Get Out Review

I really am very late seeing Get Out, considering it came out in spring last year. Directed by one half of the popular comedic duo Key and Peele, Jordan Peele, and having heard a lot of great things about the film, I was really intrigued to see what all the fuss was about. I don’t really go for horrors often, so this was something a bit different for me.

First off the director deserves a lot of credit for how he handles this material and the social commentary woven throughout. It’s a bold film and it is refreshing to see a genuinely clever horror film that doesn’t just go for easy jump scares. Get Out doesn’t scare you in the traditional creepy clown or murdering monster way. This film scares you because of how connected to the story you become, and how horrific the situation is that the main character finds themselves in.

Chris, played by Daniel Kaluuya of Black Mirror fame, is going to meet his girlfriends parents for the first time. This is a very relatable thing as we have almost all experienced that situation at some point. Kaluuya is great in this, making the character feel very real. The reactions he has to situations don’t feel scripted or acted, but feel natural for the character, and that’s a very big compliment to pay to an actor.

Allison Williams plays his girlfriend, and she does a great job conveying the various emotions she goes through, and her character arc is a little predictable but still thoroughly entertaining. The mother, father and brother are all welcoming and creepy at the same time, with the father, played by Bradley Whitfield who I can’t say I’ve seen before, being the real stand out of the three.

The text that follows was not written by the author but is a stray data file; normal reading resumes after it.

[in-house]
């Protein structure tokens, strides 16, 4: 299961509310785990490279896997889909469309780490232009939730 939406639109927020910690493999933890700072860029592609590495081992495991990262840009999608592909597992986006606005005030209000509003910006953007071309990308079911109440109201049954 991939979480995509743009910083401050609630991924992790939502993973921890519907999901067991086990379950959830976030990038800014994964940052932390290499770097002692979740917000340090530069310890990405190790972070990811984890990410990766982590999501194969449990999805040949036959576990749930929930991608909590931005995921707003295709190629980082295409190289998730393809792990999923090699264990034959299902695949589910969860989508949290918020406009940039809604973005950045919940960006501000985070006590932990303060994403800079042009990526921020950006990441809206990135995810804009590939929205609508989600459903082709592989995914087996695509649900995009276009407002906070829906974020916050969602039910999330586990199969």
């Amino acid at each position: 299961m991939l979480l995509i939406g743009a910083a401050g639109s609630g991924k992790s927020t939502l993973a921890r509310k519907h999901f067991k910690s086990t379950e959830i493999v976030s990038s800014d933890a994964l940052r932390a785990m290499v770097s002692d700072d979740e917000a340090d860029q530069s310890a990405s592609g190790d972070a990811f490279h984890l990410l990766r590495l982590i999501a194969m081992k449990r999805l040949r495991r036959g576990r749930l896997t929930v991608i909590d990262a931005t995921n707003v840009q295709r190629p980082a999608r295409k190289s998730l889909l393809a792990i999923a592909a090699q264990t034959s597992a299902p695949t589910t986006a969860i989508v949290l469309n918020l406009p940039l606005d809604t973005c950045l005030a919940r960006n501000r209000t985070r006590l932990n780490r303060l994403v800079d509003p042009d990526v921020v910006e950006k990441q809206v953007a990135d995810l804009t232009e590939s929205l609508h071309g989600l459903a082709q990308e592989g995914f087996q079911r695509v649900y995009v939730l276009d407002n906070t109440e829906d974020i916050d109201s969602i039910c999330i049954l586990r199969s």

For me the brother character played by Caleb Landry Jones was just too one note and on the nose. From the second he’s on screen there’s no doubt about where the character is headed and he is a bit over the top and doesn’t sit well with the rest of the film for me.

That one point about that particular character is my only real issue with Get Out. The film tackles so many social issues and makes the viewer think about them. It suggests one thing and then twists down another path and keeps you on your toes throughout and never knowing what the next twist will bring. Get Out is a really smart film then creeped me out and made me think and it is fully deserving of the praise heaped on it, and the academy award nominations it has received.

Good: Several good performances and excellent direction of a intelligent story make Get Out one of the best of 2017.

Bad: one over the top character just took something away for me, but others might not have the same problem.

9/10 – Smartest horror film I’ve seen for a long time.

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